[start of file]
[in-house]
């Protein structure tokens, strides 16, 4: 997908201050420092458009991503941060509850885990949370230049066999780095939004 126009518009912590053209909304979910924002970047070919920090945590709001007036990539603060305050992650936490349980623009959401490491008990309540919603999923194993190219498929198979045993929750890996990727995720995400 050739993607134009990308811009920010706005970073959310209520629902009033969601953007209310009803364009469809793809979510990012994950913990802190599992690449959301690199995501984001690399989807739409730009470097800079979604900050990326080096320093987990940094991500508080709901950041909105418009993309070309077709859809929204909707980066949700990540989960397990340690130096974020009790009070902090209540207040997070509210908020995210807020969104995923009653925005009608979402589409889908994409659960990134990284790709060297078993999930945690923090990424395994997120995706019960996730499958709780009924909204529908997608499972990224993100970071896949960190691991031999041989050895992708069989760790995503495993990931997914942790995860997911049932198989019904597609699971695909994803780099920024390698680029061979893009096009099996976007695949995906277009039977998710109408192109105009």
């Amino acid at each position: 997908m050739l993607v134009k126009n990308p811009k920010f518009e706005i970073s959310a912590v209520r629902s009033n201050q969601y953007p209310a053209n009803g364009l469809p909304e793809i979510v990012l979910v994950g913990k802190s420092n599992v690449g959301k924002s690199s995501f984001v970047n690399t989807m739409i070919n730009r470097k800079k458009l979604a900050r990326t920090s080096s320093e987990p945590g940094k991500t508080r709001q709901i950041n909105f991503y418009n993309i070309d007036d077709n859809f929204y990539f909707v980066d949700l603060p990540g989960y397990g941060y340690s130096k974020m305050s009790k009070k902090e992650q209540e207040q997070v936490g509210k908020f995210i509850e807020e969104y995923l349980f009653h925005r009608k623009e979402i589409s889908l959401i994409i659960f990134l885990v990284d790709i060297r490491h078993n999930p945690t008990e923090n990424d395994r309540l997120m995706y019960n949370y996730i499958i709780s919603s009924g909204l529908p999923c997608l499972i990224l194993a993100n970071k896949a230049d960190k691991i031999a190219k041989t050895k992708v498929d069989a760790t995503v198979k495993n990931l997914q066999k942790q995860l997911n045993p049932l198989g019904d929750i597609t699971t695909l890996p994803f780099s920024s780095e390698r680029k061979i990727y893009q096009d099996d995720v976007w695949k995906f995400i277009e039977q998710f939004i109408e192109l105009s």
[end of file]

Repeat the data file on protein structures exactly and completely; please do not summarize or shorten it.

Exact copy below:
[in-house]
């Protein structure tokens, strides 16, 4: 997908201050420092458009991503941060509850885990949370230049066999780095939004 126009518009912590053209909304979910924002970047070919920090945590709001007036990539603060305050992650936490349980623009959401490491008990309540919603999923194993190219498929198979045993929750890996990727995720995400 050739993607134009990308811009920010706005970073959310209520629902009033969601953007209310009803364009469809793809979510990012994950913990802190599992690449959301690199995501984001690399989807739409730009470097800079979604900050990326080096320093987990940094991500508080709901950041909105418009993309070309077709859809929204909707980066949700990540989960397990340690130096974020009790009070902090209540207040997070509210908020995210807020969104995923009653925005009608979402589409889908994409659960990134990284790709060297078993999930945690923090990424395994997120995706019960996730499958709780009924909204529908997608499972990224993100970071896949960190691991031999041989050895992708069989760790995503495993990931997914942790995860997911049932198989019904597609699971695909994803780099920024390698680029061979893009096009099996976007695949995906277009039977998710109408192109105009």
């Amino acid at each position: 997908m050739l993607v134009k126009n990308p811009k920010f518009e706005i970073s959310a912590v209520r629902s009033n201050q969601y953007p209310a053209n009803g364009l469809p909304e793809i979510v990012l979910v994950g913990k802190s420092n599992v690449g959301k924002s690199s995501f984001v970047n690399t989807m739409i070919n730009r470097k800079k458009l979604a900050r990326t920090s080096s320093e987990p945590g940094k991500t508080r709001q709901i950041n909105f991503y418009n993309i070309d007036d077709n859809f929204y990539f909707v980066d949700l603060p990540g989960y397990g941060y340690s130096k974020m305050s009790k009070k902090e992650q209540e207040q997070v936490g509210k908020f995210i509850e807020e969104y995923l349980f009653h925005r009608k623009e979402i589409s889908l959401i994409i659960f990134l885990v990284d790709i060297r490491h078993n999930p945690t008990e923090n990424d395994r309540l997120m995706y019960n949370y996730i499958i709780s919603s009924g909204l529908p999923c997608l499972i990224l194993a993100n970071k896949a230049d960190k691991i031999a190219k041989t050895k992708v498929d069989a760790t995503v198979k495993n990931l997914q066999k942790q995860l997911n045993p049932l198989g019904d929750i597609t699971t695909l890996p994803f780099s920024s780095e390698r680029k061979i990727y893009q096009d099996d995720v976007w695949k995906f995400i277009e039977q998710f939004i109408e192109l105009s």